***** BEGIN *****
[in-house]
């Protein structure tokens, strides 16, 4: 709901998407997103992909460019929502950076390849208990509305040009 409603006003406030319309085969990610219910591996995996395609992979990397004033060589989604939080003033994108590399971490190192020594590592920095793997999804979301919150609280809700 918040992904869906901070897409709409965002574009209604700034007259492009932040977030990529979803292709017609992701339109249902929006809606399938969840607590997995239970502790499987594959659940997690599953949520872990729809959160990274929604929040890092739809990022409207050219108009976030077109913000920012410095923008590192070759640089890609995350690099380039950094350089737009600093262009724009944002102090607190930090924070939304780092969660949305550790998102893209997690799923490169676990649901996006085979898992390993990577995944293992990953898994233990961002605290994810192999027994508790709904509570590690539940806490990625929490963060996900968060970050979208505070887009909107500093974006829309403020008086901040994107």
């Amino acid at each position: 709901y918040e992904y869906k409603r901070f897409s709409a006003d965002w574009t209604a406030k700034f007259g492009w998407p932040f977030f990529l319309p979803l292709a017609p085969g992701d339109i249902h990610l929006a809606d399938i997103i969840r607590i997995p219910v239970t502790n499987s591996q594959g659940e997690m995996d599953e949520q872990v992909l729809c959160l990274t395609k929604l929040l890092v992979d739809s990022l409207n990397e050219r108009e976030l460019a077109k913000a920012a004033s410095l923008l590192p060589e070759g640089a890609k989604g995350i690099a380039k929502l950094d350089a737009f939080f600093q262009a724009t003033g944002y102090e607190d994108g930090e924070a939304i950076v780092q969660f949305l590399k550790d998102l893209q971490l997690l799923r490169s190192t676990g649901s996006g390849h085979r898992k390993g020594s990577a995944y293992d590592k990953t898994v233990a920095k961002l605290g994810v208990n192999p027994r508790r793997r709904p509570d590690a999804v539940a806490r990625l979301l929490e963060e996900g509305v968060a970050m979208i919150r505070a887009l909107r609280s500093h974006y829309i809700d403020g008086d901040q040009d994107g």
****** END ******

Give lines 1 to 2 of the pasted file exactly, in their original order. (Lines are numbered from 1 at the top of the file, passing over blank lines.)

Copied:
[in-house]
């Protein structure tokens, strides 16, 4: 709901998407997103992909460019929502950076390849208990509305040009 409603006003406030319309085969990610219910591996995996395609992979990397004033060589989604939080003033994108590399971490190192020594590592920095793997999804979301919150609280809700 918040992904869906901070897409709409965002574009209604700034007259492009932040977030990529979803292709017609992701339109249902929006809606399938969840607590997995239970502790499987594959659940997690599953949520872990729809959160990274929604929040890092739809990022409207050219108009976030077109913000920012410095923008590192070759640089890609995350690099380039950094350089737009600093262009724009944002102090607190930090924070939304780092969660949305550790998102893209997690799923490169676990649901996006085979898992390993990577995944293992990953898994233990961002605290994810192999027994508790709904509570590690539940806490990625929490963060996900968060970050979208505070887009909107500093974006829309403020008086901040994107």